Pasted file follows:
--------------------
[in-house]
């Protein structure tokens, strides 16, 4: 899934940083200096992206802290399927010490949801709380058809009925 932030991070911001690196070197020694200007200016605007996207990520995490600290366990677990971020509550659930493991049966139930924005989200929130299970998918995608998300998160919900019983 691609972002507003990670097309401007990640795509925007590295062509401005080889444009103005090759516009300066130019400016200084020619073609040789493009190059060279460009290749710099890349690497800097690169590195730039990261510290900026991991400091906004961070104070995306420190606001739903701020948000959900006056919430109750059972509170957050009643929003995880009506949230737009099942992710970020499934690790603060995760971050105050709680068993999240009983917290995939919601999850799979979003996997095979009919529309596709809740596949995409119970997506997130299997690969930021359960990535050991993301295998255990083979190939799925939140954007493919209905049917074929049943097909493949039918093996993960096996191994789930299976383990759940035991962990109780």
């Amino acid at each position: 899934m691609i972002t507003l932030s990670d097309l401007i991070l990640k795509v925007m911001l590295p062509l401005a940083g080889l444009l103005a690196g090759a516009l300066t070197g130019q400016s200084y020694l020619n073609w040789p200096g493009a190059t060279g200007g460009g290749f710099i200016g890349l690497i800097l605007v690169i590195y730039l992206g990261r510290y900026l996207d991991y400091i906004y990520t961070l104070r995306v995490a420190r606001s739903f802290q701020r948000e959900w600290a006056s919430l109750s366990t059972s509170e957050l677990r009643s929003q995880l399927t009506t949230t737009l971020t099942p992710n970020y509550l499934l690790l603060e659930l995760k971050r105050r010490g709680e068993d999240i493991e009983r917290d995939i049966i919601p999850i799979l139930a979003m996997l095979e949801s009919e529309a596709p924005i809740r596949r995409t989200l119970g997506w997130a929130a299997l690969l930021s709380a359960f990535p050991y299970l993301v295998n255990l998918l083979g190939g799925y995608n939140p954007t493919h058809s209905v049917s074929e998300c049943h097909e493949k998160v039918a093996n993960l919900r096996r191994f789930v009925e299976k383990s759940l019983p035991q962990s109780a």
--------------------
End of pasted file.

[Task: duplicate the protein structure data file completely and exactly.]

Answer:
[in-house]
């Protein structure tokens, strides 16, 4: 899934940083200096992206802290399927010490949801709380058809009925 932030991070911001690196070197020694200007200016605007996207990520995490600290366990677990971020509550659930493991049966139930924005989200929130299970998918995608998300998160919900019983 691609972002507003990670097309401007990640795509925007590295062509401005080889444009103005090759516009300066130019400016200084020619073609040789493009190059060279460009290749710099890349690497800097690169590195730039990261510290900026991991400091906004961070104070995306420190606001739903701020948000959900006056919430109750059972509170957050009643929003995880009506949230737009099942992710970020499934690790603060995760971050105050709680068993999240009983917290995939919601999850799979979003996997095979009919529309596709809740596949995409119970997506997130299997690969930021359960990535050991993301295998255990083979190939799925939140954007493919209905049917074929049943097909493949039918093996993960096996191994789930299976383990759940035991962990109780």
């Amino acid at each position: 899934m691609i972002t507003l932030s990670d097309l401007i991070l990640k795509v925007m911001l590295p062509l401005a940083g080889l444009l103005a690196g090759a516009l300066t070197g130019q400016s200084y020694l020619n073609w040789p200096g493009a190059t060279g200007g460009g290749f710099i200016g890349l690497i800097l605007v690169i590195y730039l992206g990261r510290y900026l996207d991991y400091i906004y990520t961070l104070r995306v995490a420190r606001s739903f802290q701020r948000e959900w600290a006056s919430l109750s366990t059972s509170e957050l677990r009643s929003q995880l399927t009506t949230t737009l971020t099942p992710n970020y509550l499934l690790l603060e659930l995760k971050r105050r010490g709680e068993d999240i493991e009983r917290d995939i049966i919601p999850i799979l139930a979003m996997l095979e949801s009919e529309a596709p924005i809740r596949r995409t989200l119970g997506w997130a929130a299997l690969l930021s709380a359960f990535p050991y299970l993301v295998n255990l998918l083979g190939g799925y995608n939140p954007t493919h058809s209905v049917s074929e998300c049943h097909e493949k998160v039918a093996n993960l919900r096996r191994f789930v009925e299976k383990s759940l019983p035991q962990s109780a």